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Office of Government Contracting & Business Development | Resources

On February 11, 2011, SBA published revisions to the regulations governing the 8(a) Business Development (BD) program. The revisions to the 8(a) BD program are the first comprehensive revisions since 1998. The Small Business Act authorizes SBA to administer the 8(a) BD program, the purpose of which is to assist eligible small disadvantaged business concerns compete in the American economy through business development. The regulations governing the 8(a) BD program are located at Title 13 of the Code of Federal Regulations, Subpart A, Section 124. (13 CFR § 124)

Q. When do the rule changes take effect?

Except for the regulations concerning the reporting of benefits for firms owned by tribes, ANCs, NHOs and CDCs , the revisions to the 8(a) BD program apply to all applications for the 8(a) BD program pending before SBA and all 8(a) procurement requirements accepted by SBA on or after March 14, 2011.

These changed rules do not apply to any 8(a) BD appeals pending before SBA’s Office of Hearings and Appeals.

Section 124.604 is effective Sept. 9, 2011, unless SBA further delays implementation through a notice in The Federal Register.

The revisions to the size regulations apply with respect to all solicitations issued and all certifications as to size made by March 14, 2011.

Q. When Were the Proposed Changes to the 8(a) BD Program Regulations Introduced to the Public?

On October 28, 2009, SBA published proposed regulations in the Federal Register to revise the agency’s rules for the 8(a) BD program.

Q. How long was the comment period open in the Federal Register?

Initially, the comment period for the proposed revisions was open for 60 days and SBA requested that the public submit their comments by December 28, 2009. Later, SBA extended the comment period until January 28, 2010.
 

Q. Why did SBA extend the comment period?

SBA extended the comment period after many businesses requested more time to review the comprehensive proposed changes and to prepare their comments, particularly over the holiday season. Therefore, SBA provided the public with a 90-day period to comment on these proposed changes.

Q. Did the Public Have Any Other Input on the Proposed Changes to the 8(a) BD Regulations?

Yes, in addition to requesting written comments to the revisions, via the Federal Register, SBA conducted a “Listening Tour” and hosting public meetings in the following cities:

  • Albuquerque, NM

  • Atlanta, GA

  • Boston, MA

  • Chicago, IL

  • Dallas, TX o Los Angeles, CA

  • Miami, FL

  • New York, NY

  • Seattle, WA

  • Washington, DC

SBA also conducted Tribal Consultations pursuant to Executive Order 13175. The consultations included individuals and businesses in the following cities:

  • Fairbanks, Alaska

  • Denver, Colorado

  • Albuquerque, New Mexico

  • Anchorage, Alaska

  • Seattle, Washington

Q. What Was the Outcome of the SBA’s “Listening Tour” and 90 Day Comment Period for the Proposed Changes to the 8(a) Regulations?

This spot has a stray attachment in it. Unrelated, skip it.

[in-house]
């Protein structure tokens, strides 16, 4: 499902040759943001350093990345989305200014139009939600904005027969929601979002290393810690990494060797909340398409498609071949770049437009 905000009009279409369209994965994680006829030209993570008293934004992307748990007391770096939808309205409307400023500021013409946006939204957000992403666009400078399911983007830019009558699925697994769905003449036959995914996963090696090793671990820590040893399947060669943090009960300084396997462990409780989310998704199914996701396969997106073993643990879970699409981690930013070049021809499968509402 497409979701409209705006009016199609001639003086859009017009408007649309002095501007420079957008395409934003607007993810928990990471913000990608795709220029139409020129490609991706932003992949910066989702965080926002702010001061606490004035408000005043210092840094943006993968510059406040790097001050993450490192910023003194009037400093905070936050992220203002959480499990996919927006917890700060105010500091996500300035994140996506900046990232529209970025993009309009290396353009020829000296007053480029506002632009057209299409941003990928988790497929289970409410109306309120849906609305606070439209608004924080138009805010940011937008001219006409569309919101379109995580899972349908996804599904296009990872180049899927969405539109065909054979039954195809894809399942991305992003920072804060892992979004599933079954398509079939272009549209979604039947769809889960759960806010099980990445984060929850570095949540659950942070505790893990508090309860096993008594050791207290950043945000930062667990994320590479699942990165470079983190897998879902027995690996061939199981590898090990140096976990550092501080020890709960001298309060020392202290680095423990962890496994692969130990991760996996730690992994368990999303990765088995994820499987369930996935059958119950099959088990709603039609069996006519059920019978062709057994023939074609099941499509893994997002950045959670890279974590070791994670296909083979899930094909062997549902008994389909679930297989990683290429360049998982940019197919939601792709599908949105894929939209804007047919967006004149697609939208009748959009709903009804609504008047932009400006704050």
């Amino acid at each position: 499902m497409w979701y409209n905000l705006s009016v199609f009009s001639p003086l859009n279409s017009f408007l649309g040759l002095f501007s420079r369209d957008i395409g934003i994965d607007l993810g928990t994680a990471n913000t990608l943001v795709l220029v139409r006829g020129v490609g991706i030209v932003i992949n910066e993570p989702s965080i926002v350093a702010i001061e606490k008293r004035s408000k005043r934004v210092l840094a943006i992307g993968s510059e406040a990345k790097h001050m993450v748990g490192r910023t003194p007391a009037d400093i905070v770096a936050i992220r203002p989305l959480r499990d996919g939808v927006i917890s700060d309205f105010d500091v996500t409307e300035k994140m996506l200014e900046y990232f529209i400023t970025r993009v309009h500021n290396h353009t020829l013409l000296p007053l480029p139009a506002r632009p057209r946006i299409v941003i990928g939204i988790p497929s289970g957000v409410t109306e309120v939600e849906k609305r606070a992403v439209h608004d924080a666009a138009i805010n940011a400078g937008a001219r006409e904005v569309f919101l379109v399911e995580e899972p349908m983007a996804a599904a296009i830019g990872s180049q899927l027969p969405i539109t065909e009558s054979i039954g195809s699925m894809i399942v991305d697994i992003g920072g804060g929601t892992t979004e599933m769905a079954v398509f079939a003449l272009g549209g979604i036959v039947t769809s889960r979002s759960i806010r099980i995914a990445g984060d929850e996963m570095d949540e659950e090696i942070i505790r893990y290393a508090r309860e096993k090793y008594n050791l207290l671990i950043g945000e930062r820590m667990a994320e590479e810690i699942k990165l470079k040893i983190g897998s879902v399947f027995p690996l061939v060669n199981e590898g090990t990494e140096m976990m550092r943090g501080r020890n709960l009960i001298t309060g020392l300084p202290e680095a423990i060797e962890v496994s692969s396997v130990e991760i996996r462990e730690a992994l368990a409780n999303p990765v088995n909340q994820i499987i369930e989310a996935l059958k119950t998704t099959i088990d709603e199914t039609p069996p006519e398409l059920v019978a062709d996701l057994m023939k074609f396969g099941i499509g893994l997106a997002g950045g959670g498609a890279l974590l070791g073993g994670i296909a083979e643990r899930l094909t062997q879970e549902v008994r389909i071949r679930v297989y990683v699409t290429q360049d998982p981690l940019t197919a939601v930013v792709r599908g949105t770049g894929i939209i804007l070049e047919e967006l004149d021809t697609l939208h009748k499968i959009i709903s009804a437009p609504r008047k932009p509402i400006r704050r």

Ultimately, SBA received more than 230 comment letters, which contained over 2,500 individual comments from the public addressing the proposed changes to the 8(a) Regulations.
A substantial number of commenters supported SBA’s effort to clarify and address misinterpretations of the rules. For the most part, the comments supported the substantive changes proposed by SBA. Additionally, in response to specific requests for information, SBA received comments with alternative approaches on many aspects of the proposed rule.

Q. What Changes Were Made to the 8(a) BD Regulations?

Some of SBA’s changes are technical changes, such as replacing all the references to ‘SIC’ with ‘NAICS’.
Others are more substantive and result from SBA’s experience in implementing the current regulations. Some changes were made to mirror existing or new legislation since the last time SBA revised the rules. Most importantly, many of the changes were made to ensure that program benefits flow to intended beneficiaries and help to reduce potential waste, fraud and abuse in small business government contracting.

Q. What Are the Some of the Technical Changes in the Revised Regulations?

The revised rule has technical changes where the SBA regulations had not yet “caught up” to other regulatory changes or processes already in place.

For instance, the revised rule states SBA’s preference that firms use the online 8(a) application to apply, even though over 95% of firms already apply this way.

The revised rule removes all references to “SIC code” and changed it to “NAICS code,” which is consistent with the government-wide change.

The revised rule clarifies that both prime contracts and subcontracts are “small,” when awarded to a mentor/protégé joint venture where the protégé qualifies as small.

SBA has always considered prime contracts small when a federal agency awards a prime contract to an SBA–approved mentor/protégé joint venture. Yet, the prior SBA regulations did not expressly state the same for subcontracts - the changed rule does.

SBA expects these clarifications and other technical corrections to eliminate any confusion for businesses that are new to the government contracting arena and will assist business, contracting officers, and federal agencies in understanding the eligibility requirements.